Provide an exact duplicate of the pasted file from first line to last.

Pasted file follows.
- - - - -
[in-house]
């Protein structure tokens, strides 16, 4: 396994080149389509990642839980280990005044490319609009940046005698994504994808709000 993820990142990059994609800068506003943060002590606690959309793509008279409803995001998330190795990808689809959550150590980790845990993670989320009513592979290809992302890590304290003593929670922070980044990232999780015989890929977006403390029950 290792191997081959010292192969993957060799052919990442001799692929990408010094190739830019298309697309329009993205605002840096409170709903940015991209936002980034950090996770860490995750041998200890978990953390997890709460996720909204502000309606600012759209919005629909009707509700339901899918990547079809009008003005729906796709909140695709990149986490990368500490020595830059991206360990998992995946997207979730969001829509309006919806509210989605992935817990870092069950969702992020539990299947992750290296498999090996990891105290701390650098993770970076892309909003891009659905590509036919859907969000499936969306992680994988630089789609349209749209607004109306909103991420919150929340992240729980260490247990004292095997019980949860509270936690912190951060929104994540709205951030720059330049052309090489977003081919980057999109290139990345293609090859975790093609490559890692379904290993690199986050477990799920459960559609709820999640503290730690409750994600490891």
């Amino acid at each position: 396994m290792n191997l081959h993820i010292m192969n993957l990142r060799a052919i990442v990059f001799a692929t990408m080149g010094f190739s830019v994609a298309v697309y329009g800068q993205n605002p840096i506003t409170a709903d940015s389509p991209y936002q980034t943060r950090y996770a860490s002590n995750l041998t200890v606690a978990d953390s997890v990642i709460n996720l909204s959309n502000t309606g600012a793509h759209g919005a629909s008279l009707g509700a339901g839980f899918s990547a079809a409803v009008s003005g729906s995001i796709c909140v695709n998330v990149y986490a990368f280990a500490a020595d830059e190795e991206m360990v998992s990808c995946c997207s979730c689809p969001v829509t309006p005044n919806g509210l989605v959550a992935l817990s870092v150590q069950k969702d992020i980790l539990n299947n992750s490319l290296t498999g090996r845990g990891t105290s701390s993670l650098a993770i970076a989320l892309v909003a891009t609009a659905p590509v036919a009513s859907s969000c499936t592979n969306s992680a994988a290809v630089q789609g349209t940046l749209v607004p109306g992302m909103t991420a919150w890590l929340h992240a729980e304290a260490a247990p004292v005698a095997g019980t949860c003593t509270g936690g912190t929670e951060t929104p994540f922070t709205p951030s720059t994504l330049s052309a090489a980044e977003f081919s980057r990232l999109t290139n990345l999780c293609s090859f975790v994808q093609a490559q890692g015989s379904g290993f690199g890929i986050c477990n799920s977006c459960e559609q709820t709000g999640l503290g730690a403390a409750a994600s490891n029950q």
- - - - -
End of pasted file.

[in-house]
């Protein structure tokens, strides 16, 4: 396994080149389509990642839980280990005044490319609009940046005698994504994808709000 993820990142990059994609800068506003943060002590606690959309793509008279409803995001998330190795990808689809959550150590980790845990993670989320009513592979290809992302890590304290003593929670922070980044990232999780015989890929977006403390029950 290792191997081959010292192969993957060799052919990442001799692929990408010094190739830019298309697309329009993205605002840096409170709903940015991209936002980034950090996770860490995750041998200890978990953390997890709460996720909204502000309606600012759209919005629909009707509700339901899918990547079809009008003005729906796709909140695709990149986490990368500490020595830059991206360990998992995946997207979730969001829509309006919806509210989605992935817990870092069950969702992020539990299947992750290296498999090996990891105290701390650098993770970076892309909003891009659905590509036919859907969000499936969306992680994988630089789609349209749209607004109306909103991420919150929340992240729980260490247990004292095997019980949860509270936690912190951060929104994540709205951030720059330049052309090489977003081919980057999109290139990345293609090859975790093609490559890692379904290993690199986050477990799920459960559609709820999640503290730690409750994600490891």
């Amino acid at each position: 396994m290792n191997l081959h993820i010292m192969n993957l990142r060799a052919i990442v990059f001799a692929t990408m080149g010094f190739s830019v994609a298309v697309y329009g800068q993205n605002p840096i506003t409170a709903d940015s389509p991209y936002q980034t943060r950090y996770a860490s002590n995750l041998t200890v606690a978990d953390s997890v990642i709460n996720l909204s959309n502000t309606g600012a793509h759209g919005a629909s008279l009707g509700a339901g839980f899918s990547a079809a409803v009008s003005g729906s995001i796709c909140v695709n998330v990149y986490a990368f280990a500490a020595d830059e190795e991206m360990v998992s990808c995946c997207s979730c689809p969001v829509t309006p005044n919806g509210l989605v959550a992935l817990s870092v150590q069950k969702d992020i980790l539990n299947n992750s490319l290296t498999g090996r845990g990891t105290s701390s993670l650098a993770i970076a989320l892309v909003a891009t609009a659905p590509v036919a009513s859907s969000c499936t592979n969306s992680a994988a290809v630089q789609g349209t940046l749209v607004p109306g992302m909103t991420a919150w890590l929340h992240a729980e304290a260490a247990p004292v005698a095997g019980t949860c003593t509270g936690g912190t929670e951060t929104p994540f922070t709205p951030s720059t994504l330049s052309a090489a980044e977003f081919s980057r990232l999109t290139n990345l999780c293609s090859f975790v994808q093609a490559q890692g015989s379904g290993f690199g890929i986050c477990n799920s977006c459960e559609q709820t709000g999640l503290g730690a403390a409750a994600s490891n029950q």